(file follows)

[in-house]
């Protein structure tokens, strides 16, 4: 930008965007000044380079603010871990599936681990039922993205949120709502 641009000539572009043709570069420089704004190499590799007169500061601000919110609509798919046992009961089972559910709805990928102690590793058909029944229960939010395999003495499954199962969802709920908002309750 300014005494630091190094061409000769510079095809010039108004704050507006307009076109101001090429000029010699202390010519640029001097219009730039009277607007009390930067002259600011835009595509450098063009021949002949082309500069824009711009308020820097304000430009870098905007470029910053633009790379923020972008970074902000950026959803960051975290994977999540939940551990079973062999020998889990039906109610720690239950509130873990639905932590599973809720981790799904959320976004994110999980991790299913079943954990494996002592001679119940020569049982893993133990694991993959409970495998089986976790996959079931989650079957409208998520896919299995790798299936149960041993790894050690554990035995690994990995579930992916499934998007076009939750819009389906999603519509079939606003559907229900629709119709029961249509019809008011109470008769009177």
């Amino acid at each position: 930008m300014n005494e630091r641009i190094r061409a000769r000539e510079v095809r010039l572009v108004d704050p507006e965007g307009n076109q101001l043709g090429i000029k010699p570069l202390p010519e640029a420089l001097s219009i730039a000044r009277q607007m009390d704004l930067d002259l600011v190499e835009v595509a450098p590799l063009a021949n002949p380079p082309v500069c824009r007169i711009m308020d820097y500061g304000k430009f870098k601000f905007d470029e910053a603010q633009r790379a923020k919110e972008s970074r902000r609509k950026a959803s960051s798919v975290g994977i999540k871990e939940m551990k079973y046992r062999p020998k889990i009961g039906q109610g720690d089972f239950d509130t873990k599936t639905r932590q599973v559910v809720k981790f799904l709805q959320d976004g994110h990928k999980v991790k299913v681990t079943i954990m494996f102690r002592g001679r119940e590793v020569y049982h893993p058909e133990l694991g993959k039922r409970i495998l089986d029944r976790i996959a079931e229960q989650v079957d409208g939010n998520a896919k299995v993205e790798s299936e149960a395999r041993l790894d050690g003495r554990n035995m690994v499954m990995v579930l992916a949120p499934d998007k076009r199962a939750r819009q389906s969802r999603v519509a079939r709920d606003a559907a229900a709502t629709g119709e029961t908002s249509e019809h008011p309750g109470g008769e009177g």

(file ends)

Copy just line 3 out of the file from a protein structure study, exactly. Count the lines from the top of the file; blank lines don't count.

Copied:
């Amino acid at each position: 930008m300014n005494e630091r641009i190094r061409a000769r000539e510079v095809r010039l572009v108004d704050p507006e965007g307009n076109q101001l043709g090429i000029k010699p570069l202390p010519e640029a420089l001097s219009i730039a000044r009277q607007m009390d704004l930067d002259l600011v190499e835009v595509a450098p590799l063009a021949n002949p380079p082309v500069c824009r007169i711009m308020d820097y500061g304000k430009f870098k601000f905007d470029e910053a603010q633009r790379a923020k919110e972008s970074r902000r609509k950026a959803s960051s798919v975290g994977i999540k871990e939940m551990k079973y046992r062999p020998k889990i009961g039906q109610g720690d089972f239950d509130t873990k599936t639905r932590q599973v559910v809720k981790f799904l709805q959320d976004g994110h990928k999980v991790k299913v681990t079943i954990m494996f102690r002592g001679r119940e590793v020569y049982h893993p058909e133990l694991g993959k039922r409970i495998l089986d029944r976790i996959a079931e229960q989650v079957d409208g939010n998520a896919k299995v993205e790798s299936e149960a395999r041993l790894d050690g003495r554990n035995m690994v499954m990995v579930l992916a949120p499934d998007k076009r199962a939750r819009q389906s969802r999603v519509a079939r709920d606003a559907a229900a709502t629709g119709e029961t908002s249509e019809h008011p309750g109470g008769e009177g």